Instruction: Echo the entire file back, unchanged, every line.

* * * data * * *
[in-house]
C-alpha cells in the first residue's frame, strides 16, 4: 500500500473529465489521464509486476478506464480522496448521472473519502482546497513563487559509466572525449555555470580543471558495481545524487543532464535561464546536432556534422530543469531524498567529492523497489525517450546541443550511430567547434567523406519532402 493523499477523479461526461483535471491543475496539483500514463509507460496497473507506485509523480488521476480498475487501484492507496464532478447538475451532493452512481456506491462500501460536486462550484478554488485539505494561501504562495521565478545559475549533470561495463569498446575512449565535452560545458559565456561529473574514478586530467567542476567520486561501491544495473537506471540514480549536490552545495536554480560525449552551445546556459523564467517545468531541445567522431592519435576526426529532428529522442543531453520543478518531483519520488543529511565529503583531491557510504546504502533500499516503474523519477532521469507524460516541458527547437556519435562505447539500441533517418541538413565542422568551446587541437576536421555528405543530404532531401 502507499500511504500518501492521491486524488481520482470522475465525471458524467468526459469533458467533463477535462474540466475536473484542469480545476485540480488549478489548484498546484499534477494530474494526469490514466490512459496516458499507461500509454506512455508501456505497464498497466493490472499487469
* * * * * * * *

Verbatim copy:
[in-house]
C-alpha cells in the first residue's frame, strides 16, 4: 500500500473529465489521464509486476478506464480522496448521472473519502482546497513563487559509466572525449555555470580543471558495481545524487543532464535561464546536432556534422530543469531524498567529492523497489525517450546541443550511430567547434567523406519532402 493523499477523479461526461483535471491543475496539483500514463509507460496497473507506485509523480488521476480498475487501484492507496464532478447538475451532493452512481456506491462500501460536486462550484478554488485539505494561501504562495521565478545559475549533470561495463569498446575512449565535452560545458559565456561529473574514478586530467567542476567520486561501491544495473537506471540514480549536490552545495536554480560525449552551445546556459523564467517545468531541445567522431592519435576526426529532428529522442543531453520543478518531483519520488543529511565529503583531491557510504546504502533500499516503474523519477532521469507524460516541458527547437556519435562505447539500441533517418541538413565542422568551446587541437576536421555528405543530404532531401 502507499500511504500518501492521491486524488481520482470522475465525471458524467468526459469533458467533463477535462474540466475536473484542469480545476485540480488549478489548484498546484499534477494530474494526469490514466490512459496516458499507461500509454506512455508501456505497464498497466493490472499487469